We interview our Overlocking and Alterations teacher, professional machinist Carrie White...
How did you get into sewing for a living, how long have you been doing it?
I've been sewing for about 15 years and doing it professionally for around 6 years. It took quite some time for me to realise I could do it for a living. I was working in an office and making things in my spare time, and at some point I figured out that I was happier sewing than I was at my job. I studied Costume Production at a theatre school in London and when I left I decided to go into the wedding dress industry. I contacted various bridal shops in my area, got some experience with them and have been making and altering dresses ever since.
What do you do in your sewing jobs? What sort of garment alterations do you do in your usual working week?
The main bulk of my work is altering dresses, all sorts of dresses! Cotton, chiffon, jersey, velvet, silk, I've altered them all. Every now and again I'll make a dress but I like the quick turn around with alterations. The most common alteration is taking up hems - ladies come in all different heights and prefer all different shoe heights too so about 75% of all long dresses will need shortening. The next most common alteration is lifting the shoulders, this can make such a difference to the fit of a dress but is not always the most obvious change to make.
How do you use overlockers in your job?
I use an overlocker almost everyday. They are perfect for whizzing round the hem of a dress before you turn it up on the sewing machine. I also often need to re-overlock the insides of dresses if I've had to take them in for example.
Do you make your own clothes?
I actually don't make my own clothes. I've made lots of costumes for myself but I much prefer making things for others.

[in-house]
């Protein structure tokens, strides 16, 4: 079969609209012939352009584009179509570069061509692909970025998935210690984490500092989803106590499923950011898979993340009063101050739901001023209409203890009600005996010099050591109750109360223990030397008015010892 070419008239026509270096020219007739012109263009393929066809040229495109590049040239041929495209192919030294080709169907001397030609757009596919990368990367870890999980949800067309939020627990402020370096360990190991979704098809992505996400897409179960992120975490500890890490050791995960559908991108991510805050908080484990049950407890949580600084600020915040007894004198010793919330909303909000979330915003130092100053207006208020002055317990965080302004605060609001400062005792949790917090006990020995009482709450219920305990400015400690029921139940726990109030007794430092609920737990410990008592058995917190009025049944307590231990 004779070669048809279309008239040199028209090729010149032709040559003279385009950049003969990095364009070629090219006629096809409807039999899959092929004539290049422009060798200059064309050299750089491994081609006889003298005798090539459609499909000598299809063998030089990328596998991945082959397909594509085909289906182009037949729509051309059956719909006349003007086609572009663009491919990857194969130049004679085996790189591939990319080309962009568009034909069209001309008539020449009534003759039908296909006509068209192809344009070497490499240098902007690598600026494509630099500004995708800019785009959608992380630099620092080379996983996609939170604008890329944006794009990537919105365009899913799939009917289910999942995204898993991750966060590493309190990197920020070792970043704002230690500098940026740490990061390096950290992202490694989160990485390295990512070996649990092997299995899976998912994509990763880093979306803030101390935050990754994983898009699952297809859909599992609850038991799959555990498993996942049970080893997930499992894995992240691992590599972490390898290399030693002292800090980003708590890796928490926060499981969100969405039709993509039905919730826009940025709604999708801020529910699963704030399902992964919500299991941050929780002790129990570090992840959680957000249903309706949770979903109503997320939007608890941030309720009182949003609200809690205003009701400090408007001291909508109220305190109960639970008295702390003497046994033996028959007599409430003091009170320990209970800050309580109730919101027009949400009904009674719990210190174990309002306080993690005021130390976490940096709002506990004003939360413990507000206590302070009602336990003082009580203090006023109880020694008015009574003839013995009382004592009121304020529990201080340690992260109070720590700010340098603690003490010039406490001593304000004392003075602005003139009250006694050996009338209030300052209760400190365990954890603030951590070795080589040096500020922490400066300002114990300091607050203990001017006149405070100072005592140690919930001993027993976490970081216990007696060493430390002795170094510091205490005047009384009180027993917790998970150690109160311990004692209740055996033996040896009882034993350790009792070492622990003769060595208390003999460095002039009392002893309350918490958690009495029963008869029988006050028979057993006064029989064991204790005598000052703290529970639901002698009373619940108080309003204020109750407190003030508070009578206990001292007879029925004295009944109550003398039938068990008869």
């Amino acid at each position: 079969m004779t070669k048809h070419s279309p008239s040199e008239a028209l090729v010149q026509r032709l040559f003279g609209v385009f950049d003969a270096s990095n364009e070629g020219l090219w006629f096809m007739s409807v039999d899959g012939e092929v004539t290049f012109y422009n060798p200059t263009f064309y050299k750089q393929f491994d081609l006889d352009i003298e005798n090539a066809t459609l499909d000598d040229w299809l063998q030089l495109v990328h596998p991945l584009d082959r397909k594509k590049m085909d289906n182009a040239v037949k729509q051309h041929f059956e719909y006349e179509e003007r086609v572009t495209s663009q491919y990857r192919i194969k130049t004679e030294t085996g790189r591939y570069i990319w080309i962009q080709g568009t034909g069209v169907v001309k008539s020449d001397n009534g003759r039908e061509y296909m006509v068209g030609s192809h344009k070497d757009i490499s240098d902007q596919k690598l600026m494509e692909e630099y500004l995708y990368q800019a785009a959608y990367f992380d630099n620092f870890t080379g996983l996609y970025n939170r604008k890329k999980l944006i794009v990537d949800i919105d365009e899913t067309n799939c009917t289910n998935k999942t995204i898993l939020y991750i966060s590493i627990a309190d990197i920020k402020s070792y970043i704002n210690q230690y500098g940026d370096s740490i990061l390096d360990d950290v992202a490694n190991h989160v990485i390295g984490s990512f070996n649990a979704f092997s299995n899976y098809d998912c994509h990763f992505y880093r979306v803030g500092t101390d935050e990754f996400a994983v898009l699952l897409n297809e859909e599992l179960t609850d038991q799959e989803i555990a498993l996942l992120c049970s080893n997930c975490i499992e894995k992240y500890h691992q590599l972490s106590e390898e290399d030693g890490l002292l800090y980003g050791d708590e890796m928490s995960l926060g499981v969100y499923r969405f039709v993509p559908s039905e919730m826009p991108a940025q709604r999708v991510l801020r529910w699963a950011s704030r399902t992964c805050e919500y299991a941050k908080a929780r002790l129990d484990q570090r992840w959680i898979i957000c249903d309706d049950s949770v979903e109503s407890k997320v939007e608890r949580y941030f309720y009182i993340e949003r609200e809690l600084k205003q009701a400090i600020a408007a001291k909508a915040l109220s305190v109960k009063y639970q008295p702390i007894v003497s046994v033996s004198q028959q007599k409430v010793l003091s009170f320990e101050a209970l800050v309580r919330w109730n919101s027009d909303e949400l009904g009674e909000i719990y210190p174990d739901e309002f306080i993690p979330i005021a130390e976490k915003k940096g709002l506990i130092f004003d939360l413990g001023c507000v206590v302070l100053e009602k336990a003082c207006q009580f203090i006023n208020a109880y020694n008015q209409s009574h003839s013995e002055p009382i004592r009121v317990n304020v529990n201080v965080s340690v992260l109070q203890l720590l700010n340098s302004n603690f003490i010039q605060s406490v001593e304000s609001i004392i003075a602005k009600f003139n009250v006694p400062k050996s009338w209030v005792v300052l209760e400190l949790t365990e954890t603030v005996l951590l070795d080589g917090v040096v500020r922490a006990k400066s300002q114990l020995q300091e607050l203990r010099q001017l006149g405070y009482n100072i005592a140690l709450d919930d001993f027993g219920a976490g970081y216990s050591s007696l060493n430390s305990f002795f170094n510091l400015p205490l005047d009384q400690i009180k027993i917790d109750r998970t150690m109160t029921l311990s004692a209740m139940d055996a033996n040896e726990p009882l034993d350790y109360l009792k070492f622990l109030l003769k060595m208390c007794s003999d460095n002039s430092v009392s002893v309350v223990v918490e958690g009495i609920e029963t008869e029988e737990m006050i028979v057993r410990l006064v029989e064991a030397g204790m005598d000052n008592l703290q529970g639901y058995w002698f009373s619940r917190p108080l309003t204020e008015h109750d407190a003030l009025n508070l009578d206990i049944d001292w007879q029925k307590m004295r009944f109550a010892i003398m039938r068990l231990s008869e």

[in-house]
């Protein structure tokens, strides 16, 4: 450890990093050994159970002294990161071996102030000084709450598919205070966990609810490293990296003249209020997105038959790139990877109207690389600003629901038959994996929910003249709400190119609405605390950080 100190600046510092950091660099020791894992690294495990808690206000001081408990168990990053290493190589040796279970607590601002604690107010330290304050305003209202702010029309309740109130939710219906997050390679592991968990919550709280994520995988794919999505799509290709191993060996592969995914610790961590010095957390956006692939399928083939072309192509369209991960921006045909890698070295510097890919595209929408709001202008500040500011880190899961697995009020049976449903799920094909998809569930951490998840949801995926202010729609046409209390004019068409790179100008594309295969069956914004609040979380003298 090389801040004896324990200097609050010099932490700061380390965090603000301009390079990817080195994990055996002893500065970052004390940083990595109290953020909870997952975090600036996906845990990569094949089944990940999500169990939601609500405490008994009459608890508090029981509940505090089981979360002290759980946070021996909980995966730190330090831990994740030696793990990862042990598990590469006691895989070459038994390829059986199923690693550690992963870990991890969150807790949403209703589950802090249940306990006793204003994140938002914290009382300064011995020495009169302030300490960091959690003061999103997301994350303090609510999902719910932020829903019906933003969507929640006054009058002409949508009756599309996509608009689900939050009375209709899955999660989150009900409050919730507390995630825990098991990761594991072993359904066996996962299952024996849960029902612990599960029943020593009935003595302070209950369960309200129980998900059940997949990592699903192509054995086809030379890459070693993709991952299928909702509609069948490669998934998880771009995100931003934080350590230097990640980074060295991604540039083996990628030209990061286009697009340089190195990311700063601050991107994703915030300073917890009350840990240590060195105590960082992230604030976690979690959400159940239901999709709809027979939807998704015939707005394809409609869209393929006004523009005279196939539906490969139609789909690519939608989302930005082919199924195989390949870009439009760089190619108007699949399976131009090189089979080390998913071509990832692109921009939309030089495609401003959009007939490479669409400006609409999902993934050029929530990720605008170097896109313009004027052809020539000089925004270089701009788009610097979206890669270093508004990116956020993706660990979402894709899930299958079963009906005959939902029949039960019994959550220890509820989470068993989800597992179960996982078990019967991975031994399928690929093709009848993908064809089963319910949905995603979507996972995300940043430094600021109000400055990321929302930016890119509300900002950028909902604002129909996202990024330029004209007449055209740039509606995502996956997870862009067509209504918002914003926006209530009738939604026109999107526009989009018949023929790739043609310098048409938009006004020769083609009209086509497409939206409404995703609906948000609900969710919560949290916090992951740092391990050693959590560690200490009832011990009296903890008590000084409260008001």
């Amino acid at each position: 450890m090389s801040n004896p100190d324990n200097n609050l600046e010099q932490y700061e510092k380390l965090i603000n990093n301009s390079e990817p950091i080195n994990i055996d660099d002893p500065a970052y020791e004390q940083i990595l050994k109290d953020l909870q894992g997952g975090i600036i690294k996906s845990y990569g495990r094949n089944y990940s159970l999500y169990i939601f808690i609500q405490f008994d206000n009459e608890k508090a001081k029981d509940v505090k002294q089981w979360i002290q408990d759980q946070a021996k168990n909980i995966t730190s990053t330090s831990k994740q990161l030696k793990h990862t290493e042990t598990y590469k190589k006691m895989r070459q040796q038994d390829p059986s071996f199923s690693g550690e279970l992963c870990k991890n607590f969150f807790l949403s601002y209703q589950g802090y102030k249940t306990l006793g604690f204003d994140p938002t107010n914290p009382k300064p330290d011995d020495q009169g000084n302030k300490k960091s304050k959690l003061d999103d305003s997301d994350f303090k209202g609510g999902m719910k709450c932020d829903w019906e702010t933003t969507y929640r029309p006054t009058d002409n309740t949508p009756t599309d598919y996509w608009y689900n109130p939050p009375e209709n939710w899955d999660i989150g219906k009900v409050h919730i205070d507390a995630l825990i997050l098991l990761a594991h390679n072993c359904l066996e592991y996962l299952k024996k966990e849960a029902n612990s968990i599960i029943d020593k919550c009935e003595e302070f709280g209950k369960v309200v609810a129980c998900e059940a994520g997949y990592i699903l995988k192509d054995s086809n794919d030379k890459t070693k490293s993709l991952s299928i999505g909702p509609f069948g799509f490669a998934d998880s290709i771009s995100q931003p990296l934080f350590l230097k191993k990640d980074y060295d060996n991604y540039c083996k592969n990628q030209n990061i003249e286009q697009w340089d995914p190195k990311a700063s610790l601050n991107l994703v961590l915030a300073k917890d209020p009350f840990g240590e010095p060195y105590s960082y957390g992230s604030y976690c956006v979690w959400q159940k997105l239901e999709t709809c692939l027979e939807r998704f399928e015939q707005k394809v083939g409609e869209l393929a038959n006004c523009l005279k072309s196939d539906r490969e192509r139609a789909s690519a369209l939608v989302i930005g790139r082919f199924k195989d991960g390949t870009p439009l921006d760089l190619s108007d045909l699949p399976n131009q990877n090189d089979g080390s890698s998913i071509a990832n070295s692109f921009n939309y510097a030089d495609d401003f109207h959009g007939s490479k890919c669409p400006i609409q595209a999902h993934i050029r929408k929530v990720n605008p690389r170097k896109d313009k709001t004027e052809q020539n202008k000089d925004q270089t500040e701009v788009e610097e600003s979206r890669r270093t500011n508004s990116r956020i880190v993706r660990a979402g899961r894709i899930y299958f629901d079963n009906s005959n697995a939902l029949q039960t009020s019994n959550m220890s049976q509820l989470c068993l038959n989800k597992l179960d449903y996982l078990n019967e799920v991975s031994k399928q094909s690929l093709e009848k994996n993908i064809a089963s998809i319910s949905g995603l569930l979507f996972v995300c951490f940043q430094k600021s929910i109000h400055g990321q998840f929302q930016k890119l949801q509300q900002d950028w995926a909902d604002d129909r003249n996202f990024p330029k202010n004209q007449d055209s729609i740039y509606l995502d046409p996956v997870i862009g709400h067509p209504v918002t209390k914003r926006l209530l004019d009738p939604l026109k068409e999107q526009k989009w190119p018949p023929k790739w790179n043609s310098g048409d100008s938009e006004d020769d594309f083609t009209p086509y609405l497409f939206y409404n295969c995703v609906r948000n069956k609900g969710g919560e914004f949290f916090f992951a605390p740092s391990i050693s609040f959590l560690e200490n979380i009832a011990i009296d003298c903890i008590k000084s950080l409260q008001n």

Are garment alterations easy to do? What do I need to know? Do I need to have made clothes before?
It really depends on the garment you're trying to alter. Some clothes are made so that they can be altered such as wedding and bridesmaid dresses. But others are not so easy, you can do a lot of damage while unpicking stitches and you could potentially ruin a garment this way. When I'm altering something my main goal is to put it back together so that it doesn't look like it's been altered. This might seem obvious but it can be tricky. You need to consider the colour of the thread, the placement of seam allowance, lining up your stitching with the original sewing line etc. I would definitely recommend that you be able to make clothes before attempting alterations. You don't need to be an expert but a general understanding of how garments go together will help you to work out the best way to alter something. A great tip is to simply turn your clothes inside out and look at how they've been made, I've learned so much this way.
What are the advantages of having an overlocker rather than just having a normal sewing machine?
An overlocker is essential if you want to make your garments look professional and also last longer. Overlocking the seam allowance can tidy up uneven cutting, stop fabrics from fraying and add strength to prevent seams tearing or falling apart. While sewing machines can have an "overlock stitch", the results never look as nice as a real overlock. The other advantage of having an overlocker is the ability to make clothes from stretch fabrics such as jersey. The overlocker is designed so that that the overlocking retains the stretch and you'll find that most stretch clothing such as leggings and t-shirts will be sewn together using an overlocker rather than a sewing machine.
Can you make entire garments, completely on an overlocker?
It is possible to make an entire garment solely on an overlocker but it depends on how you want to finish it. Certain hems can only be done on a sewing machine or cover stitch machine, and you may want to top stitch parts of your garment.
What do students get out of your LYO workshops?
Many of the students I've seen arrive with their overlockers brand new in their boxes completely daunted by the prospect of using it, or have tried to use it and have come across a problem they've been unable to solve. In the workshop I aim to make people feel comfortable with the machine, to help them understand what all those dials and numbers mean, and to inspire them to leave at the end of the day with lots of new ideas and possibilities. They leave feeling confident and no longer afraid of the noisy, fast machine!
What do you enjoy about teaching?
I like seeing the change in people as they progress through the class. Whether they're opening up to the other students and chatting about their projects and ideas or they're feeling more and more at ease with their machine, feeling proud when they achieve the perfect overlocking or figure something out that they couldn't before. Everyone arrives feeling unsure and in need of a cup of tea but leave with smiles on their faces and full of ideas.
Learn more about overlocking or alterations in one of Carrie's upcoming workshops at Sew In Brighton:
or in a private 1-2-1 lesson with Carrie on any subject above